Vingt mille lieues sous.., p.9

Vingt mille lieues sous les mers. English, page 9

 

Vingt mille lieues sous les mers. English
 



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  "Sir, even though you've cut yourself off from humanity, I cansee that you haven't disowned all human feeling. We're castawayswhom you've charitably taken aboard, we'll never forget that.Speaking for myself, I don't rule out that the interests of sciencecould override even the need for freedom, which promises me that,in exchange, our encounter will provide great rewards."

  I thought the commander would offer me his hand, to seal our agreement.He did nothing of the sort. I regretted that.

  "One last question," I said, just as this inexplicable being seemedready to withdraw.

  "Ask it, professor."

  "By what name am I to call you?"

  "Sir," the commander replied, "to you, I'm simply Captain Nemo;* to me,you and your companions are simply passengers on the Nautilus."

  *Latin: nemo means "no one." Ed.

  Captain Nemo called out. A steward appeared. The captain gavehim his orders in that strange language I couldn't even identify.Then, turning to the Canadian and Conseil:

  "A meal is waiting for you in your cabin," he told them."Kindly follow this man."

  "That's an offer I can't refuse!" the harpooner replied.

  After being confined for over thirty hours, he and Conseil werefinally out of this cell.

  "And now, Professor Aronnax, our own breakfast is ready.Allow me to lead the way."

  "Yours to command, captain."

  I followed Captain Nemo, and as soon as I passed through the doorway,I went down a kind of electrically lit passageway that resembleda gangway on a ship. After a stretch of some ten meters, a seconddoor opened before me.

  I then entered a dining room, decorated and furnished in austeregood taste. Inlaid with ebony trim, tall oaken sideboards stood atboth ends of this room, and sparkling on their shelves were staggeredrows of earthenware, porcelain, and glass of incalculable value.There silver-plated dinnerware gleamed under rays pouring from lightfixtures in the ceiling, whose glare was softened and temperedby delicately painted designs.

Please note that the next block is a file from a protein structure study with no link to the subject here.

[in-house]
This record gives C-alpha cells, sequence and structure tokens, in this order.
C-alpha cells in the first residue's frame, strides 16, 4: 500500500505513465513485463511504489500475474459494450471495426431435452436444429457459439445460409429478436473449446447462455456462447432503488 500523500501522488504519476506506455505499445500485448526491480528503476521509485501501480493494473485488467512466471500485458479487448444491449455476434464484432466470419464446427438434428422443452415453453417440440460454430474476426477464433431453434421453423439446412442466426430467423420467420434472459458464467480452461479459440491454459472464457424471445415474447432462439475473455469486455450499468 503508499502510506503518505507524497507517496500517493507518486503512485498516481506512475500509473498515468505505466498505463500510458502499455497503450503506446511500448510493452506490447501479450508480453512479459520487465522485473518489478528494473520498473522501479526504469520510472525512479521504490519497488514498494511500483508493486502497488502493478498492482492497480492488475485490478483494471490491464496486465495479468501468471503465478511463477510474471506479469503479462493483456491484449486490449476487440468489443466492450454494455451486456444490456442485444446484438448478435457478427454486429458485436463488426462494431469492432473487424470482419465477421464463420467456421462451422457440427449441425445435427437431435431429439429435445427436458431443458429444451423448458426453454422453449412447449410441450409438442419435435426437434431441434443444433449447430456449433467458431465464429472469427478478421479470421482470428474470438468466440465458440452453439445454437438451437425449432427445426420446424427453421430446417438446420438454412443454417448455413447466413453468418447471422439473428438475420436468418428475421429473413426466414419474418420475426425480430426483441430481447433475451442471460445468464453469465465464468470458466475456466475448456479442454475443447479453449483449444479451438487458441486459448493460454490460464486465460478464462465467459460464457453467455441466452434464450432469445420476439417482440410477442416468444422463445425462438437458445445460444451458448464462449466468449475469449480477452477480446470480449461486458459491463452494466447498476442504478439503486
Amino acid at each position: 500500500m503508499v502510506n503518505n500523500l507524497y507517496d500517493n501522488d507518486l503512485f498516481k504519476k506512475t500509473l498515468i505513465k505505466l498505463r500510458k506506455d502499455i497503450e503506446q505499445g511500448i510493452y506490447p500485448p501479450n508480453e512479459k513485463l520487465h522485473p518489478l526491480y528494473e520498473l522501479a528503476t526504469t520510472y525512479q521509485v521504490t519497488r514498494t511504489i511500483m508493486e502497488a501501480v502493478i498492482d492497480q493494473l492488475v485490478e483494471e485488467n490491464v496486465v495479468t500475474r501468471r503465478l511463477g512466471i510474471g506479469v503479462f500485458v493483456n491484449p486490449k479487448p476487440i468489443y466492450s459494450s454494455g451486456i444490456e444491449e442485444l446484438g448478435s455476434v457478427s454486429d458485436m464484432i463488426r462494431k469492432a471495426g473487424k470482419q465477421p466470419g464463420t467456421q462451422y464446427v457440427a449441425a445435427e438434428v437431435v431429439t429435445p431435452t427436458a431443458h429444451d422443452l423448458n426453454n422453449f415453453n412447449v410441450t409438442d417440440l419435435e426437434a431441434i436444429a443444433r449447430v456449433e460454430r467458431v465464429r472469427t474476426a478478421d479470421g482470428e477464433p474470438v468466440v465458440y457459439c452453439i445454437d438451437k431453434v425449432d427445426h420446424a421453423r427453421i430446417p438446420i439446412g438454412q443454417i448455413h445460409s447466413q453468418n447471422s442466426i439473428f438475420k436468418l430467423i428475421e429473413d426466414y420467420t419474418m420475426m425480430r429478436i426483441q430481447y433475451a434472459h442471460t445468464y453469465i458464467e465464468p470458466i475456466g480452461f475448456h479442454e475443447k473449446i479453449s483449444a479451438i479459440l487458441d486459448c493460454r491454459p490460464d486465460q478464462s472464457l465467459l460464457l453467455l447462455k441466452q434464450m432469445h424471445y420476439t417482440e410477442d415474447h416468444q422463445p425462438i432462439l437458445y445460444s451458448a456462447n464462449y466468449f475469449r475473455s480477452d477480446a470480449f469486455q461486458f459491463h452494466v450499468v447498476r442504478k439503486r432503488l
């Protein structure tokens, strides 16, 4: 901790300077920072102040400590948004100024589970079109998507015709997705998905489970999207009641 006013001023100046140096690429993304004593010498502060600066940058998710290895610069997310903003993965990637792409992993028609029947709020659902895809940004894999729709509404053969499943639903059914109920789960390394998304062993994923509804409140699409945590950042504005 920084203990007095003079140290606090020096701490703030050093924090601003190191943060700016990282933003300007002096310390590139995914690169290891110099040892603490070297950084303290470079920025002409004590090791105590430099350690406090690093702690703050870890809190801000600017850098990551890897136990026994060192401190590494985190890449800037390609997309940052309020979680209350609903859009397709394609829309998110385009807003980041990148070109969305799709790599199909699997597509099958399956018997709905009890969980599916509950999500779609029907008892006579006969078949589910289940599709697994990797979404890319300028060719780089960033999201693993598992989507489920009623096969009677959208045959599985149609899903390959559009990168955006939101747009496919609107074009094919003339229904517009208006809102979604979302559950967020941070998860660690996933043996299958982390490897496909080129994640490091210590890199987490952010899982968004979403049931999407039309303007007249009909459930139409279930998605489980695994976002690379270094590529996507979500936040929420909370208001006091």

In the center of this room stood a table, richly spread.Captain Nemo indicated the place I was to occupy.

  "Be seated," he told me, "and eat like the famished man you must be."

  Our breakfast consisted of several dishes whose contentswere all supplied by the sea, and some foods whose natureand derivation were unknown to me. They were good, I admit,but with a peculiar flavor to which I would soon grow accustomed.These various food items seemed to be rich in phosphorous, and Ithought that they, too, must have been of marine origin.

  Captain Nemo stared at me. I had asked him nothing, but he readmy thoughts, and on his own he answered the questions I was itchingto address him.

  "Most of these dishes are new to you," he told me. "But you canconsume them without fear. They're healthy and nourishing.I renounced terrestrial foods long ago, and I'm none the worse for it.My crew are strong and full of energy, and they eat what I eat."

  "So," I said, "all these foods are products of the sea?"

  "Yes, professor, the sea supplies all my needs. Sometimes I cast my netsin our wake, and I pull them up ready to burst. Sometimes I go huntingright in the midst of this element that has long seemed so far out ofman's reach, and I corner the game that dwells in my underwater forests.Like the flocks of old Proteus, King Neptune's shepherd,my herds graze without fear on the ocean's immense prairies.There I own vast properties that I harvest myself, and which areforever sown by the hand of the Creator of All Things."

  I stared at Captain Nemo in definite astonishment, and I answered him:

  "Sir, I understand perfectly how your nets can furnish excellentfish for your table; I understand less how you can chase aquaticgame in your underwater forests; but how a piece of red meat,no matter how small, can figure in your menu, that I don'tunderstand at all."

  "Nor I, sir," Captain Nemo answered me. "I never touch the fleshof land animals."

  "Nevertheless, this . . . ," I went on, pointing to a dish wheresome slices of loin were still left.

  "What you believe to be red meat, professor, is nothing other than loinof sea turtle. Similarly, here are some dolphin livers you might mistakefor stewed pork. My chef is a skillful food processor who excelsat pickling and preserving these various exhibits from the ocean.Feel free to sample all of these foods. Here are some preservesof sea cucumber that a Malaysian would declare to be unrivaledin the entire world, here's cream from milk furnished by the uddersof cetaceans, and sugar from the huge fucus plants in the North Sea;and finally, allow me to offer you some marmalade of sea anemone,equal to that from the tastiest fruits."

  So I sampled away, more as a curiosity seeker than an epicure,while Captain Nemo delighted me with his incredible anecdotes.